Is fasting good for your health?

Article review by Erin Prendergast

Article summary

The article published on March 30, 2016, to, Occasional fasting could help you live longer, by Meera Senthilingam, describes the research study by a team at the University of Southern California on the health benefits of fasting. As described by Valter Longo, Professor of Gerontology at USC, fasting can “reprogram your body and put it on a path to live longer.” He arrived at this conclusion upon testing the impact of fasting for five consecutive day, stating that, “as cells are killed and the body goes into standby, your stem cells switch on.” Therefore, fasting leads to the generation of new cells that are more functional, thus potentially increasing your life expectancy. Participants of the study were on a plant based “human fasting mimicking diet,” which produced fasting-like effects while still delivering all of the necessary macronutrients. Longo describes that fasting lowers protein and certain amino acid levels, leading to greater regulation of biochemical pathways, such as the IGF pathway, which, when less active, “reduces risk factors liked to diabetes and cardiovascular disease.” In conclusion, by reducing your food intake, your body focuses on crucial biochemical pathways rather than being interrupted to store excess calories.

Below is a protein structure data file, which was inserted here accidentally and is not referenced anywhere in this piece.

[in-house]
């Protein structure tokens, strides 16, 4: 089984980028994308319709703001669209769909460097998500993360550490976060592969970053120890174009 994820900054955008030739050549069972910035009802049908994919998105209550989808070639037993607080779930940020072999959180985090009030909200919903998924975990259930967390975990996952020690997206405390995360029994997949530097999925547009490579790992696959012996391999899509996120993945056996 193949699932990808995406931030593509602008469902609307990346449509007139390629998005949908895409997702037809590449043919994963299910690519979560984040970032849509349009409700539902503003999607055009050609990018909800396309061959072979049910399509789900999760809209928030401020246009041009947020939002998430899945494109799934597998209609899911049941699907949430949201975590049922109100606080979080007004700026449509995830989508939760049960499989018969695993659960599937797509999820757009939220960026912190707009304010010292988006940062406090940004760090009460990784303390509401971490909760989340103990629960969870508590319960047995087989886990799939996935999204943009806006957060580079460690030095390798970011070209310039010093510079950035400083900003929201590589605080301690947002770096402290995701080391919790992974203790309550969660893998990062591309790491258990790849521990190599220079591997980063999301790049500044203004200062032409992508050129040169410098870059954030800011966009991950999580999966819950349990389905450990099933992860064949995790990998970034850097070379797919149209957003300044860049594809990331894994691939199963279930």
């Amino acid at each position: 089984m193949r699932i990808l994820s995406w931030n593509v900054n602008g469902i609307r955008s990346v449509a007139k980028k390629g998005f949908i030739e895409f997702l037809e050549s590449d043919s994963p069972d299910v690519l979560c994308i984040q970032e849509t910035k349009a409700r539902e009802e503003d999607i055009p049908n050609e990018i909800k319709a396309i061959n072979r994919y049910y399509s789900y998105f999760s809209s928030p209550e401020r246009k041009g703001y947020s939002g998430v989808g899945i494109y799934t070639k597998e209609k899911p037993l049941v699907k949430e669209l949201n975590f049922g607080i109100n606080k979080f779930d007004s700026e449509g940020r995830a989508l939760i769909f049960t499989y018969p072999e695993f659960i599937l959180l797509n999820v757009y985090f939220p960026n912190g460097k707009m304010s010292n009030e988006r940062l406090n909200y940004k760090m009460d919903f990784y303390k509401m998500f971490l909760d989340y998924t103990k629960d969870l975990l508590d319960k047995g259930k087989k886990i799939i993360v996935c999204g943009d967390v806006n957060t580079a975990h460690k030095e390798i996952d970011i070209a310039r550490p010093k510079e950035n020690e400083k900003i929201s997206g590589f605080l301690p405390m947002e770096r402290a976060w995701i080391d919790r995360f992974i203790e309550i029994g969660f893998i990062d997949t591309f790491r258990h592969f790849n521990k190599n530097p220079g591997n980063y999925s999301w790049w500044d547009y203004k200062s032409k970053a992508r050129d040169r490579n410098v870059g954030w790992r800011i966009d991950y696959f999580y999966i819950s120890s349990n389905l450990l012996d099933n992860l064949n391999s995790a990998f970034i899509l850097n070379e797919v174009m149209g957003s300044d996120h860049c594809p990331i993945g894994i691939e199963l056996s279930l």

Article critique

The author of this article, Meera Sentilingham, is currently a health producer for Vital Signs, a digital platform on the CNN International website. She holds a Bachelor of Science degree in biology as well as masters’ degrees in science communication and the control of infectious disease. She was also a public health research consultant and has conducted her own studies; therefore, I believe she is qualified to accurately interpret and summarize the findings of a professionally conducted research study.

The source, Vital Signs on, is a credible outlet for health related articles. The publications are edited by Dr. Sanjay Gupta, the director of Vital Signs, before being evaluated according to CNN guidelines. Therefore, I believe it is a reliable source that presents accurate information.

The study discussed in the article is considered valid because it was conducted at a prestigious professional institution and followed a strictly designed scientific experiment. The report detailing the experimental methods and procedures of the study was referenced in the article, confirming its validity.

Although this article may seem like an exaggeration aimed at provoking readers’ interest by presenting the latest “breakthrough” discovery, it includes several quotes from doctors, both confirming the conclusions and addressing the safety of such a diet. Furthermore, I believe this is a credible article aimed at presenting new scientific discoveries as it warns readers that, “the results of the study are encouraging and warrant more research,” rather than implying that fasting will definitely improve one’s health.